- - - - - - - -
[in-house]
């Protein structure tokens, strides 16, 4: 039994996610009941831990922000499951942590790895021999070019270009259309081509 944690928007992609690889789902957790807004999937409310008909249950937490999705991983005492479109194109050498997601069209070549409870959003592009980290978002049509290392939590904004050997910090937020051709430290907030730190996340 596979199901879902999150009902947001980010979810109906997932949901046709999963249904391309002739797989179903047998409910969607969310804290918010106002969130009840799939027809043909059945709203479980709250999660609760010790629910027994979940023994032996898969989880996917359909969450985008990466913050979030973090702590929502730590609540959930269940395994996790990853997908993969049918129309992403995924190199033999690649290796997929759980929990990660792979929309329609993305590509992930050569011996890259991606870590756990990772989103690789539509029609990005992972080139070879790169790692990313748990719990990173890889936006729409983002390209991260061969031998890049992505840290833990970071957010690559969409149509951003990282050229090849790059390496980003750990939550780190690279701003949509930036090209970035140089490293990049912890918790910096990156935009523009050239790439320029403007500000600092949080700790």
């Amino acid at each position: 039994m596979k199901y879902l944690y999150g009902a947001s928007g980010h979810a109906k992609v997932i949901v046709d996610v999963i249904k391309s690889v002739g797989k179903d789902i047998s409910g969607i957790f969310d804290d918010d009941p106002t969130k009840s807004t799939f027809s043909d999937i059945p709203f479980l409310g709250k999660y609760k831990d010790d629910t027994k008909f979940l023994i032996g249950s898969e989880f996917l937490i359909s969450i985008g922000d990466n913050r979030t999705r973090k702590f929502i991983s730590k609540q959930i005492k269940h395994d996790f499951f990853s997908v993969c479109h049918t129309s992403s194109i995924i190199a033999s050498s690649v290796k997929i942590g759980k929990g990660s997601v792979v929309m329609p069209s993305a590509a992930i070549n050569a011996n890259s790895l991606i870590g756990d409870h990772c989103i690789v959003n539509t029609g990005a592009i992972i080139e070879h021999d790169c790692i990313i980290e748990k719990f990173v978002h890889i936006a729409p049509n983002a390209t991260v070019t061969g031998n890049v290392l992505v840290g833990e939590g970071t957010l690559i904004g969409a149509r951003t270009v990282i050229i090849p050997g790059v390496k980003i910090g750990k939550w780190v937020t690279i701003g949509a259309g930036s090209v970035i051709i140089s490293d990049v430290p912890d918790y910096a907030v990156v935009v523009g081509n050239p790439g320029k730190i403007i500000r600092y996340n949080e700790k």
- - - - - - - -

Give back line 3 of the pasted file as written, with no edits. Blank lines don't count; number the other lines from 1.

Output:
């Amino acid at each position: 039994m596979k199901y879902l944690y999150g009902a947001s928007g980010h979810a109906k992609v997932i949901v046709d996610v999963i249904k391309s690889v002739g797989k179903d789902i047998s409910g969607i957790f969310d804290d918010d009941p106002t969130k009840s807004t799939f027809s043909d999937i059945p709203f479980l409310g709250k999660y609760k831990d010790d629910t027994k008909f979940l023994i032996g249950s898969e989880f996917l937490i359909s969450i985008g922000d990466n913050r979030t999705r973090k702590f929502i991983s730590k609540q959930i005492k269940h395994d996790f499951f990853s997908v993969c479109h049918t129309s992403s194109i995924i190199a033999s050498s690649v290796k997929i942590g759980k929990g990660s997601v792979v929309m329609p069209s993305a590509a992930i070549n050569a011996n890259s790895l991606i870590g756990d409870h990772c989103i690789v959003n539509t029609g990005a592009i992972i080139e070879h021999d790169c790692i990313i980290e748990k719990f990173v978002h890889i936006a729409p049509n983002a390209t991260v070019t061969g031998n890049v290392l992505v840290g833990e939590g970071t957010l690559i904004g969409a149509r951003t270009v990282i050229i090849p050997g790059v390496k980003i910090g750990k939550w780190v937020t690279i701003g949509a259309g930036s090209v970035i051709i140089s490293d990049v430290p912890d918790y910096a907030v990156v935009v523009g081509n050239p790439g320029k730190i403007i500000r600092y996340n949080e700790k």